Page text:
On Monday, a judge indefinitely suspended construction on a portion of the project, known as the Mayan Train, saying the plans currently do not comply “with the proceedings of the environmental impact evaluation”.

The ruling follows a legal challenge by activists who said they were concerned the 60km (37 mile) portion of the train that would connect the resorts of Playa del Carmen and Tulum would adversely affect the area’s wildlife, as well as its caves and water-filled sinkholes known as cenotes.

The original plan for the disputed section was for an overpass over a highway, but the route was modified early this year to go through jungle at ground level.

The federal judge cited the “imminent danger” of causing “irreversible damage” to ecosystems, according to one of the plaintiffs, the non-governmental group Defending the Right to a Healthy Environment. In a statement, the group said that authorities had failed to carry out the necessary environmental impact studies before starting construction of the section.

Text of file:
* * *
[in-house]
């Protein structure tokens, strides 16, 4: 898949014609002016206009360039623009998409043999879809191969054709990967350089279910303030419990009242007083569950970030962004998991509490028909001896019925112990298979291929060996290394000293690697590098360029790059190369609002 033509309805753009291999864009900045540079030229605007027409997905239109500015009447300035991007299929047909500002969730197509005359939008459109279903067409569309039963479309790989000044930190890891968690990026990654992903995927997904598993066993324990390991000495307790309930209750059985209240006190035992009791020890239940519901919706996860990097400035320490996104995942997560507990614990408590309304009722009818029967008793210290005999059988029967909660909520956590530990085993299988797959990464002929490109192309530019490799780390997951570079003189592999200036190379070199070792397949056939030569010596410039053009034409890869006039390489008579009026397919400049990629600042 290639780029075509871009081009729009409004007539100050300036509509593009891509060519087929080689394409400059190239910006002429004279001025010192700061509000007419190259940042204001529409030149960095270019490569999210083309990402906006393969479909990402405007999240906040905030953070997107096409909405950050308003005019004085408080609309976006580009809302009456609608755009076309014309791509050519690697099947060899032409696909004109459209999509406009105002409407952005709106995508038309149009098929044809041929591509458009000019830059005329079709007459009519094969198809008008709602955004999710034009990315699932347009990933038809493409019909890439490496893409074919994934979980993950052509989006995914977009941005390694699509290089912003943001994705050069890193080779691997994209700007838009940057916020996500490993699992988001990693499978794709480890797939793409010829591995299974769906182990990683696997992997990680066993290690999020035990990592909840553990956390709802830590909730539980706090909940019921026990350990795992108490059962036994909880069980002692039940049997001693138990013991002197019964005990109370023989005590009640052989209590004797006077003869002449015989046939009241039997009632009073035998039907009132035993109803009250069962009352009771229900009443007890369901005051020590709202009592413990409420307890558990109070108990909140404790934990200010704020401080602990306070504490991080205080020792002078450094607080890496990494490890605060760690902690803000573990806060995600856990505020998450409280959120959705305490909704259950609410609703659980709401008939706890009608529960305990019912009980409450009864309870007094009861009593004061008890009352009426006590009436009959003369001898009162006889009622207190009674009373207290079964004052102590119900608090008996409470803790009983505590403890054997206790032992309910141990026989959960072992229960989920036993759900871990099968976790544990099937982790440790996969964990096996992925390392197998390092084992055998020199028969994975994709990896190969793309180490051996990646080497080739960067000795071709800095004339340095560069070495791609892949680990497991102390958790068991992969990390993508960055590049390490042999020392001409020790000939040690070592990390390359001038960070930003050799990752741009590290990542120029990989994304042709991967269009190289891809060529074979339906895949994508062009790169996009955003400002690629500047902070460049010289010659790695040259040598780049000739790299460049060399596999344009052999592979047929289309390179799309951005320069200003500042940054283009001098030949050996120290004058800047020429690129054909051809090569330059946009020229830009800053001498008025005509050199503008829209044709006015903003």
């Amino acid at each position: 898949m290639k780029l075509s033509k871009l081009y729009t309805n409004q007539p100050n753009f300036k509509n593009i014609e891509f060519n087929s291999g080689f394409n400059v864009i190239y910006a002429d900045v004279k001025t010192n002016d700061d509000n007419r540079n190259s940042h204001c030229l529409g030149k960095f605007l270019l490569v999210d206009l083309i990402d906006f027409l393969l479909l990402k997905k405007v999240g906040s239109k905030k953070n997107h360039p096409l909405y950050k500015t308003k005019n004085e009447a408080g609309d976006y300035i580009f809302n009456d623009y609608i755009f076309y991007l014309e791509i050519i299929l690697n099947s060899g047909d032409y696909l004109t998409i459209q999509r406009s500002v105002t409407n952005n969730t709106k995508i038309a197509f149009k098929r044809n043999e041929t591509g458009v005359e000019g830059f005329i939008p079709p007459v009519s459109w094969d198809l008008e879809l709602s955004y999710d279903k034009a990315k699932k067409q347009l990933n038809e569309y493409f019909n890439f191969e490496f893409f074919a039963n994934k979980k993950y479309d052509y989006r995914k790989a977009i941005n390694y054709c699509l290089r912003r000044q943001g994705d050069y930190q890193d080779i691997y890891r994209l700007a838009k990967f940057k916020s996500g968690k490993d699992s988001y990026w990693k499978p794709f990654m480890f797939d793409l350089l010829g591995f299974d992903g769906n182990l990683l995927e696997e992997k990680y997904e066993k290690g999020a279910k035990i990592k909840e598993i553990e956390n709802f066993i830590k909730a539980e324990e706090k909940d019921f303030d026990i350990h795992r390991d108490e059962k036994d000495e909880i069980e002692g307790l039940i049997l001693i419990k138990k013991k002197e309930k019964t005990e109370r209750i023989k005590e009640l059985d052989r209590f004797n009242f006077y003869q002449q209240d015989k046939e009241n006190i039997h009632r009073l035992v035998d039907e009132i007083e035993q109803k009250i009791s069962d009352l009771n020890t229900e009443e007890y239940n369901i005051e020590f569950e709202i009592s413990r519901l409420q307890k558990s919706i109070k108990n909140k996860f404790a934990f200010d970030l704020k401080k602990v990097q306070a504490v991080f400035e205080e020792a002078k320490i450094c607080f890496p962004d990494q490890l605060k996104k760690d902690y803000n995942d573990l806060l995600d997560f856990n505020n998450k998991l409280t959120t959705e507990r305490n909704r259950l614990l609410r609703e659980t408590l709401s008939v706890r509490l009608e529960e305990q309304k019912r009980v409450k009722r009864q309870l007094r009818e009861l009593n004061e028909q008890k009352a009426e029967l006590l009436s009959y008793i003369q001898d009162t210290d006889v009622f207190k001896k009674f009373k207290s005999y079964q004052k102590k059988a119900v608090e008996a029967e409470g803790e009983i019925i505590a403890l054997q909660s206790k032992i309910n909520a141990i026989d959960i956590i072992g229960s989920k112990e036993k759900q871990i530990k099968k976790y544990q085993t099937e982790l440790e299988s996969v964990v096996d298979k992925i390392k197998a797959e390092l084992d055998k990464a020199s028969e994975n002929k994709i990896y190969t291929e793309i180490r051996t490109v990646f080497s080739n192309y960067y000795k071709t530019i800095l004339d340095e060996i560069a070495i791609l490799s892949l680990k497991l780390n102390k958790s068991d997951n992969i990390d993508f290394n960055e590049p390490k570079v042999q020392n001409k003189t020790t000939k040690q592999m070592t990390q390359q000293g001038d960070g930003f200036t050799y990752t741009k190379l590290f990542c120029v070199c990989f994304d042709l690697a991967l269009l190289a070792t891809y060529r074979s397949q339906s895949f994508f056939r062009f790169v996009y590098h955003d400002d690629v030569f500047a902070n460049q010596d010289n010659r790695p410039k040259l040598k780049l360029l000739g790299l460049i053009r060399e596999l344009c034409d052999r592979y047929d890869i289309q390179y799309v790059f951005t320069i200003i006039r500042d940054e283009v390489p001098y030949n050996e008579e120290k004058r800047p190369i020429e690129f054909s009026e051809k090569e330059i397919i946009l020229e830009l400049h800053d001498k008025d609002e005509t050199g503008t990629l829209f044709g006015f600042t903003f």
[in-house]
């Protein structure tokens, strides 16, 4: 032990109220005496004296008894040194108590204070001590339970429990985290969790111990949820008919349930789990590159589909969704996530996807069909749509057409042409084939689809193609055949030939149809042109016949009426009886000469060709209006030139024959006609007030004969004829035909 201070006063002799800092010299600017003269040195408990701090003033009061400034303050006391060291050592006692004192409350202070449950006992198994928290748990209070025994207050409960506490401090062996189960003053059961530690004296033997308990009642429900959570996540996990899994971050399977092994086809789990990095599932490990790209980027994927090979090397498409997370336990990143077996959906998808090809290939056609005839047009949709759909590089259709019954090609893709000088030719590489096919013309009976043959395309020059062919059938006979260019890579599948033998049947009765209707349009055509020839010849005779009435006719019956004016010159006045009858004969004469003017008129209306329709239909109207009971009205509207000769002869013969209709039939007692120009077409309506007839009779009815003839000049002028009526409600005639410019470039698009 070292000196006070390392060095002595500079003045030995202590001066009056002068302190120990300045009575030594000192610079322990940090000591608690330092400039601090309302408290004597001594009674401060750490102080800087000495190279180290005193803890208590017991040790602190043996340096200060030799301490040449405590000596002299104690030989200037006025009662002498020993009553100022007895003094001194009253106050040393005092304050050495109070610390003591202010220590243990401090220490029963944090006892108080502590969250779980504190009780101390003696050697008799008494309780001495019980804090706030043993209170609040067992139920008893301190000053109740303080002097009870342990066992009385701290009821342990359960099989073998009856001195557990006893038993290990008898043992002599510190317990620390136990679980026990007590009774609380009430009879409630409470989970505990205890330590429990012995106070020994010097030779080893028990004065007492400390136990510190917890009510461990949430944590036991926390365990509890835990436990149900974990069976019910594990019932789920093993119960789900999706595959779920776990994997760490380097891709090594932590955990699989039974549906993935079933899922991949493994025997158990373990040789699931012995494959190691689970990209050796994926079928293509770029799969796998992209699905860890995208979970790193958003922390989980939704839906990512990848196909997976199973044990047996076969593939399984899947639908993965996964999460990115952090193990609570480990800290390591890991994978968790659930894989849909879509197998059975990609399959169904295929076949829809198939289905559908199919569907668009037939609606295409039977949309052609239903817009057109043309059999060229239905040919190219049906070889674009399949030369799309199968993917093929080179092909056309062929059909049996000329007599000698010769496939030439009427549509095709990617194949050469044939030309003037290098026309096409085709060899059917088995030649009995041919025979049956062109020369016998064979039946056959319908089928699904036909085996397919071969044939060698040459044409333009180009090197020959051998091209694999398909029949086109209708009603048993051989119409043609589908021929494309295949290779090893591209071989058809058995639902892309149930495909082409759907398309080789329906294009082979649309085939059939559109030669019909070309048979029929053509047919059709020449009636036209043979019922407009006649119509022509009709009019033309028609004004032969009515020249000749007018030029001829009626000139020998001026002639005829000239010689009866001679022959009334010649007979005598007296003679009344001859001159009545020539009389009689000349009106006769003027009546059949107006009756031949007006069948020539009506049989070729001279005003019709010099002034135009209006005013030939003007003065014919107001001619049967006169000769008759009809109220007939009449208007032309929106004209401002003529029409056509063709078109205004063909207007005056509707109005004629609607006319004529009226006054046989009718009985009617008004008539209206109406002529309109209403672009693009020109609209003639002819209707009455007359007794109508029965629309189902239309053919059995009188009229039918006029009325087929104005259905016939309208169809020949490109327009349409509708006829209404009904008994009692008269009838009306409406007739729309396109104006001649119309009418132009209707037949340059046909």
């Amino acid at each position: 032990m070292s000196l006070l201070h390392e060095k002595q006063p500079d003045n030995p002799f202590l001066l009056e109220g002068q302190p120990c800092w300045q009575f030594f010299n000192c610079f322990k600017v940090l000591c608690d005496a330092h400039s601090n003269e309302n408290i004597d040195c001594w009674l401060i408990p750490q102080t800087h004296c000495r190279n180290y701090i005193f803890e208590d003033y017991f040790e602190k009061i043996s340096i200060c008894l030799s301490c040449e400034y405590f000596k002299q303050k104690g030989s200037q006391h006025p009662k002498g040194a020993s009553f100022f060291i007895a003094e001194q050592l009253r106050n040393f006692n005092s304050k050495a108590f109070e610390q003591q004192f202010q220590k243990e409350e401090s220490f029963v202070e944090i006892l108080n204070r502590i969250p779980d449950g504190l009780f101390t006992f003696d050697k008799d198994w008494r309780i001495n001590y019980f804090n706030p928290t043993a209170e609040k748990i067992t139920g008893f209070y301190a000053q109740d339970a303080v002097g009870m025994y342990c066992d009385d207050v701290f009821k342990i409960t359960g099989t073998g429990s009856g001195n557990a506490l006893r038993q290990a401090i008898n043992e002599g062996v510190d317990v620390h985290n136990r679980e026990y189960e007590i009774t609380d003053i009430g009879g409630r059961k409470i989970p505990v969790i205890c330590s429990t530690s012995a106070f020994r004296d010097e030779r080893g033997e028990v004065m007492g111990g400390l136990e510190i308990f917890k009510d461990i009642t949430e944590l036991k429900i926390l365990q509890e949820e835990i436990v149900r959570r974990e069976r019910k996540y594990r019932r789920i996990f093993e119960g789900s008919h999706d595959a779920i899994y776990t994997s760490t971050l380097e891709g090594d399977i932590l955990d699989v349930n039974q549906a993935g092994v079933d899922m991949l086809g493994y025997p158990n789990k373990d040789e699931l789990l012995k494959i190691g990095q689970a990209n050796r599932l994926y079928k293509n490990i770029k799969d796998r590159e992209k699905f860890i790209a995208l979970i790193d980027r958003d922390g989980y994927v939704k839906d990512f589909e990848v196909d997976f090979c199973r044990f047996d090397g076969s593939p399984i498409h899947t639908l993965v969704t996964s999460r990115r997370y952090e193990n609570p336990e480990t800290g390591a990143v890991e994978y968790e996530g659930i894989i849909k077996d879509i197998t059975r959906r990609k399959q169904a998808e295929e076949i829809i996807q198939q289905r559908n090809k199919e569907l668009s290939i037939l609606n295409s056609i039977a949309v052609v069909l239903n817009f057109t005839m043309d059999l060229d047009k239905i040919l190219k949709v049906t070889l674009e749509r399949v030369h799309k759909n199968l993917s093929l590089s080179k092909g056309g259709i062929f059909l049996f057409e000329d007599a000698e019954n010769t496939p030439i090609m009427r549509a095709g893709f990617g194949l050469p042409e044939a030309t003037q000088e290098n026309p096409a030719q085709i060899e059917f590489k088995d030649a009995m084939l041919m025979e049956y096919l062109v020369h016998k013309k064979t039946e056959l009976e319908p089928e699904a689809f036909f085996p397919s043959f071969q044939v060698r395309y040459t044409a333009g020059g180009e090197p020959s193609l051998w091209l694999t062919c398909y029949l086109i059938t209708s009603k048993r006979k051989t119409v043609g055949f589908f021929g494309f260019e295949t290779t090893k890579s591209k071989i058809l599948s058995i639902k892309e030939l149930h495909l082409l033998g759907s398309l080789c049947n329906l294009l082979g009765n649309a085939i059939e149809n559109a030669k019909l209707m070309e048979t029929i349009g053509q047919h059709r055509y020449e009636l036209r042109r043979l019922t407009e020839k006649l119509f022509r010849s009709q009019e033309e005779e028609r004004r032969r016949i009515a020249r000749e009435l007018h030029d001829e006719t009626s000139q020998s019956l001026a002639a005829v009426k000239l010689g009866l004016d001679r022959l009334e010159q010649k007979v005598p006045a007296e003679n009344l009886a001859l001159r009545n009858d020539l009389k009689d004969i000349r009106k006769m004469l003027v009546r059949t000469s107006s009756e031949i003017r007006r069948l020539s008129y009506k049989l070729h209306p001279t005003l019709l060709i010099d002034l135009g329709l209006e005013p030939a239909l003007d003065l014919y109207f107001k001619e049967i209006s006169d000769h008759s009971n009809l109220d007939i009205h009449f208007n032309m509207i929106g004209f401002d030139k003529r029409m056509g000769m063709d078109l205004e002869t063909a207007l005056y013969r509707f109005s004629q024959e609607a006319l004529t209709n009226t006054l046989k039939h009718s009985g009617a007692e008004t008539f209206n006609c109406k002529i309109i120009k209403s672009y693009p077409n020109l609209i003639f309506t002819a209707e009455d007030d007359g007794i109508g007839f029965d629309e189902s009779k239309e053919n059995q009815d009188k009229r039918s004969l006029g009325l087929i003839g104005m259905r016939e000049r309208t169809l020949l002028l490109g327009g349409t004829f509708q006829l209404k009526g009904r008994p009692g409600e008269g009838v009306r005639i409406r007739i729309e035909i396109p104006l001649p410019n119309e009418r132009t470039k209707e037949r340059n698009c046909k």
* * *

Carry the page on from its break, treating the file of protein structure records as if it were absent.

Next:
Lopez Obrador had announced the ambitious project in 2018, with construction beginning in 2020. The roughly 1,500km (930 mile) cargo and passenger rail loop was presented as a cornerstone of a wider plan to develop the poorer states and remote towns throughout the about 181,000sq km (70,000sq mile) Yucatan Peninsula.

The railway is set to connect Caribbean beach resorts with Mayan archaeological ruins, with authorities aiming to complete the project by the end of 2023. The plan is estimated to cost about $16bn.

The project has split communities across the region, with some welcoming the economic development and connectivity it would bring. Others, including some local Indigenous communities, have challenged the project, saying it could not only disrupt the migratory routes of endangered species, including jaguars, tapirs and ocelots, but could also potentially damage centuries-old Mayan archaeological sites.

The National Fund for the Promotion of Tourism, the government agency overseeing the project, has said that it expects to “overcome” the latest challenge and that work should continue after an environmental impact statement is finalised. It said the Environment Ministry was currently reviewing its environmental application for the project.

For his part, Lopez Obrador has insisted the railway will not have a significant environmental effect and has accused activists of being infiltrated by “impostors”.



Source – www.aljazeera.com